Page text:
For a show ostensibly about a burgeoning business and its ruthless founder, Girlboss is (tenuously) woven together by the relationships between characters it portrays. Sophia’s relationship to authority figures (her parents, her boss Rick, shop owner Mobias), and her relationship with her best friend, Annie, are all deeply fraught, and the series shows little growth in Sophia’s character until the very last episodes, where she pulls an about-face that gives the audience emotional whiplash. When her nemesis, Gail, owner of vintage Ebay store, Remembrances, calls Sophia a “garbage person,” the series feebly attempts to transform Sophia from heinous narcissist to sympathetic wunderkind, stunted by her mother’s abandonment, in the episode’s remaining few minutes. Previous to this, the realest Sophia gets is with Rosie, the park bench-dwelling elderly lady who has the sense to slap Sophia in her self-important face after a cringe-worthy monologue. In structure, in pacing, in writing, the show is just not very good. Too many aha moments, too much exposition in the dialogue, too many heavy-handed “insights” into why Sophia is so damaged—all of which could have been explained away in a 2-minute wine-drinking montage set to Jonny Craig’s “Children of Divorce”.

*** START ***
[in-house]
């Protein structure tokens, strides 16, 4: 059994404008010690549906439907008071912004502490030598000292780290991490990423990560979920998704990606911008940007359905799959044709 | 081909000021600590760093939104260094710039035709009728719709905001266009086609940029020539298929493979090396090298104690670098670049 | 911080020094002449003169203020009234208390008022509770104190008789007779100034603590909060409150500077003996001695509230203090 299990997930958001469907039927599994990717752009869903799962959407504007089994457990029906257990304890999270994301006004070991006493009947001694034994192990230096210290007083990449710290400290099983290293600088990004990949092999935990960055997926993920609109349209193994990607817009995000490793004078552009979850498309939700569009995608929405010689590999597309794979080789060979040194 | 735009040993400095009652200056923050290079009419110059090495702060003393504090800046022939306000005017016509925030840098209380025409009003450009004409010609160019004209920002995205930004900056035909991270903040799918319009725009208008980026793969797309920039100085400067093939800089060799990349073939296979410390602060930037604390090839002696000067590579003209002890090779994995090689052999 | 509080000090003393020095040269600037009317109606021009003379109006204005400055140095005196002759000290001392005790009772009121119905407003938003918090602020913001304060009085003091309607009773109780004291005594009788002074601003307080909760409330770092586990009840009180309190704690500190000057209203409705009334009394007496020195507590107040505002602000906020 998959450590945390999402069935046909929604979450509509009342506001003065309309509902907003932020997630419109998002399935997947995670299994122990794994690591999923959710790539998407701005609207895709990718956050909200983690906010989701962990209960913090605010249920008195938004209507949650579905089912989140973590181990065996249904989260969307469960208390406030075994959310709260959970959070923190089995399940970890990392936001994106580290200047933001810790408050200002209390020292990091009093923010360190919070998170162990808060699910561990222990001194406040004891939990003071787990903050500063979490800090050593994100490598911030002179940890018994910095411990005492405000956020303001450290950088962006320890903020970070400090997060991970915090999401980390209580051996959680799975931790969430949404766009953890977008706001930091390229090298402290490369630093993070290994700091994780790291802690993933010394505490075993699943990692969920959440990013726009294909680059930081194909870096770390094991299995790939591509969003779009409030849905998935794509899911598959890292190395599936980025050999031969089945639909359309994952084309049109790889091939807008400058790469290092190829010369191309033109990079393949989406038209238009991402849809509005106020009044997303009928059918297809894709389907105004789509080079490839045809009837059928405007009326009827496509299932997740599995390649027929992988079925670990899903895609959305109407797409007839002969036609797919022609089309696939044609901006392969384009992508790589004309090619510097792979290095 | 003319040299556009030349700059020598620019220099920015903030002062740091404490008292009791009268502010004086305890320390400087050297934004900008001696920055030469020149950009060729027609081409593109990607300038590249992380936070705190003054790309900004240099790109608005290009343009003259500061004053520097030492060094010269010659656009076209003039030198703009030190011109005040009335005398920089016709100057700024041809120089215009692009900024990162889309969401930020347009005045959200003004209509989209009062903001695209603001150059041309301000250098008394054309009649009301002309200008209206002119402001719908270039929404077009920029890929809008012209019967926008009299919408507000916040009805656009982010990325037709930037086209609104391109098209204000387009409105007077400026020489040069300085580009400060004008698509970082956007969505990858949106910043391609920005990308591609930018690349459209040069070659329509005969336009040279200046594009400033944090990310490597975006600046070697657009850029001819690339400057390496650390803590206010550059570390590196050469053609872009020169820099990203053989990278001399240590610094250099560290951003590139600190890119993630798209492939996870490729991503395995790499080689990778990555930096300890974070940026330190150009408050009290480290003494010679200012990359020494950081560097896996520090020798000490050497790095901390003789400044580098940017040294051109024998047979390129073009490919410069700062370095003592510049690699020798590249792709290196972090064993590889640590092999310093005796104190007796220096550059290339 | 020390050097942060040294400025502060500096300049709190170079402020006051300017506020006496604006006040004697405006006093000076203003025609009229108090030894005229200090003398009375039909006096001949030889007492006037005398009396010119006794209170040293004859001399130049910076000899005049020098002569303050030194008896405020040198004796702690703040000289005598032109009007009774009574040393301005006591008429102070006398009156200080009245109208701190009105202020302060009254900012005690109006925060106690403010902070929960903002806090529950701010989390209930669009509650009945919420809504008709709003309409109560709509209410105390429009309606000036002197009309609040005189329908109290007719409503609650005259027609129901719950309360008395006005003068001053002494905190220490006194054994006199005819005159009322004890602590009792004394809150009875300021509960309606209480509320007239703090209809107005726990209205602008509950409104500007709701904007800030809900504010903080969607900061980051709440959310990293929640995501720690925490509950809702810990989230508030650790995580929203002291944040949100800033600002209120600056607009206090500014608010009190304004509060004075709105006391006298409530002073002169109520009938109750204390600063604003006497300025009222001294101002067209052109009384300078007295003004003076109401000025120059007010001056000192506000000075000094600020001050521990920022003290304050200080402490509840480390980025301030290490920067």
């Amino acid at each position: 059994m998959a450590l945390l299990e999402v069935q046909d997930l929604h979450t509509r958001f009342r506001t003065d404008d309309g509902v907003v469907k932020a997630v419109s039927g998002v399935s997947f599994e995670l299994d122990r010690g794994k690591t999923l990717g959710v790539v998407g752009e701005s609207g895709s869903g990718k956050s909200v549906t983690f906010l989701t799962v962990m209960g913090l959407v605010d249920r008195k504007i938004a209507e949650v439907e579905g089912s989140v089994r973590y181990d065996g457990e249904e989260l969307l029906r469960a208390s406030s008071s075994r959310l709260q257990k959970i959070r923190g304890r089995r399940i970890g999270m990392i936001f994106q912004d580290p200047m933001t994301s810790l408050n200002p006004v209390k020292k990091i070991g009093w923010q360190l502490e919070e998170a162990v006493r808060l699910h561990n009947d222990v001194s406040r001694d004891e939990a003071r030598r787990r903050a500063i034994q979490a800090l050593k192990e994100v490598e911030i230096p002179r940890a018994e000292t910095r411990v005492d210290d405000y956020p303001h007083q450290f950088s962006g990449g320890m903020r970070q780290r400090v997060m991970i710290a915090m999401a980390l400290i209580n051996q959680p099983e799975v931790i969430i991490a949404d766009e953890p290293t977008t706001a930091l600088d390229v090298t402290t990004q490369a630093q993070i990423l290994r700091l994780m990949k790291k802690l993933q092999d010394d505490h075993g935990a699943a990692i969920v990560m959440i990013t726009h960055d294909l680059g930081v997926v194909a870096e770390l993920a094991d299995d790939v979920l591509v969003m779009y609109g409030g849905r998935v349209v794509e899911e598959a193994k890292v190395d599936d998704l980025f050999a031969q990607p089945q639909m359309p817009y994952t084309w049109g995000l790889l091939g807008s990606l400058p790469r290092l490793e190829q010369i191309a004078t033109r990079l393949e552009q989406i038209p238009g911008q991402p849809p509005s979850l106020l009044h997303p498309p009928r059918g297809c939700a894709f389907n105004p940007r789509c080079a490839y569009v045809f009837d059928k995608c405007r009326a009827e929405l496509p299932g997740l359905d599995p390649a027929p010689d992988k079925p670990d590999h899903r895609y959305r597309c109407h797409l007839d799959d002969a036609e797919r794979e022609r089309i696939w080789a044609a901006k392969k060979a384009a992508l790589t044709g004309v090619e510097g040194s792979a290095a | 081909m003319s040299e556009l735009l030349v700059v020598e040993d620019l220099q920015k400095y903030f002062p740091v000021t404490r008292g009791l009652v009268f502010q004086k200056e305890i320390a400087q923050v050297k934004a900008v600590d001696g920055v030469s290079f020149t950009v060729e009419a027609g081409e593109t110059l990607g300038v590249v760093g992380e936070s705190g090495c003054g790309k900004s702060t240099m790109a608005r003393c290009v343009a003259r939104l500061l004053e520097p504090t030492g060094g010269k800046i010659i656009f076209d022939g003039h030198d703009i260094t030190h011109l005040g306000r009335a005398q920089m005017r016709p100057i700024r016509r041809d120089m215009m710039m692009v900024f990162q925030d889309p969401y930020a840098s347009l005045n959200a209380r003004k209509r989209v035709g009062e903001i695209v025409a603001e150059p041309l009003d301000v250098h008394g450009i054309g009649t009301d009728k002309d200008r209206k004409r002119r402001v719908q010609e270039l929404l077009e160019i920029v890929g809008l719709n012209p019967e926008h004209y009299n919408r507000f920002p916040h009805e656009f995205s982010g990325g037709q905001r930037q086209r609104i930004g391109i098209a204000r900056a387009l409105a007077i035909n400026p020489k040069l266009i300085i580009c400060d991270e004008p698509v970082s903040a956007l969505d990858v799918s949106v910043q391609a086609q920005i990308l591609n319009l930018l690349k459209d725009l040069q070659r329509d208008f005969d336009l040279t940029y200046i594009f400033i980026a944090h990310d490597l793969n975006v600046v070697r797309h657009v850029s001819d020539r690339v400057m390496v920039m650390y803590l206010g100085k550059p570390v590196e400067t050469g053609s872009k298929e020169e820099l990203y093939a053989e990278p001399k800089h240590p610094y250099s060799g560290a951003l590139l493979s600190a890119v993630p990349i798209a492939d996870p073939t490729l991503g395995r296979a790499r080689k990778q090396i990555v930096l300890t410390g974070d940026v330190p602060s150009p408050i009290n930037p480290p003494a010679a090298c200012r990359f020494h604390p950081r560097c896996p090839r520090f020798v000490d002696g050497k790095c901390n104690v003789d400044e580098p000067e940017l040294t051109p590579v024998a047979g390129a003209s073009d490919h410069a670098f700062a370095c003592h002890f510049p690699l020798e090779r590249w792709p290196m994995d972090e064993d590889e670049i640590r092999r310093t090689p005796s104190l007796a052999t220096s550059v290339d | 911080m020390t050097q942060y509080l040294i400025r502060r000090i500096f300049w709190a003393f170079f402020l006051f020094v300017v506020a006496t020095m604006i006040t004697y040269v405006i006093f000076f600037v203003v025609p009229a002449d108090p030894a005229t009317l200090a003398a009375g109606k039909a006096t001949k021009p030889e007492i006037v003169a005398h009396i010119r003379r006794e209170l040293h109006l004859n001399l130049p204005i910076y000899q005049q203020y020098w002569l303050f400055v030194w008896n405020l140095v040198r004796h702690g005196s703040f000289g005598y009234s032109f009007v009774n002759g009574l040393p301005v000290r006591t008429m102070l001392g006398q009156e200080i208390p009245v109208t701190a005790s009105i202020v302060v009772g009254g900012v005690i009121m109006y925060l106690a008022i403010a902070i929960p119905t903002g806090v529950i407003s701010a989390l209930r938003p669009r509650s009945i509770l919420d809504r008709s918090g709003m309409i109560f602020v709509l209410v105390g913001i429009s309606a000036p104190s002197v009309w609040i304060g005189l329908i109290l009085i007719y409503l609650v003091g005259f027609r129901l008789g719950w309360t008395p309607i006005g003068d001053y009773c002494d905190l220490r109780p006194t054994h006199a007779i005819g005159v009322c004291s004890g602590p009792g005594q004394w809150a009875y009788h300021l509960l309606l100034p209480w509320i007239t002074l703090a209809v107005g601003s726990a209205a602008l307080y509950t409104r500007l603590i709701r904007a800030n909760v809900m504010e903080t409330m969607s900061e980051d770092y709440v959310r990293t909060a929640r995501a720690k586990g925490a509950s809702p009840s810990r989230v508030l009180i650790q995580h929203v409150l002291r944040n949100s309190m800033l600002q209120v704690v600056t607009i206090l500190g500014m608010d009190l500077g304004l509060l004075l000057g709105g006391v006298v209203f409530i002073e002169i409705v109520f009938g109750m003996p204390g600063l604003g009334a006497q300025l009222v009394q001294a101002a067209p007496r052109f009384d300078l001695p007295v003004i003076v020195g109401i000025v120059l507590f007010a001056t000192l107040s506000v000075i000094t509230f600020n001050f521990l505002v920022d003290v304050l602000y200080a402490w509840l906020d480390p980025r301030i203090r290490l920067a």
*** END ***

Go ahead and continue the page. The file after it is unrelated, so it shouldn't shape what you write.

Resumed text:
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According to the show’s lead actress, Britt Robertson, Girlboss‘s Sophia is supposed to be a hateable character, which, in most cases, is perfectly acceptable. I personally champion any medium that can portray a flawed, complicated woman as she is. Women are held to a shameful double-standard when it comes to likability, a topic that has sparked, I’m sure, thousands of thinkpieces as well as a particularly moving passage in Roxane Gay’s Bad Feminist. That Sophia is unlikable is not an issue—well-behaved women seldom make history, after all. But Sophia is not just unlikable—she is a narcissist who drags those around her down in order to buoy herself. She takes advantage of others without remorse at every turn. She speaks ill of her customers and disrespects her peers in the vintage resale community. She uses her manic-pixie-dream-girl-bullshit persona to hook the very sweet San Francisco-newbie, Shane, and then proceeds to be emotionally-withholding for two years until he cheats with a bandmate. I know that this a “real loose” retelling of the events surrounding Nasty Gal’s founding, but why choose a tale (and a person) like this to glorify with a television show? Not every story by, for, and about women is a feminist story.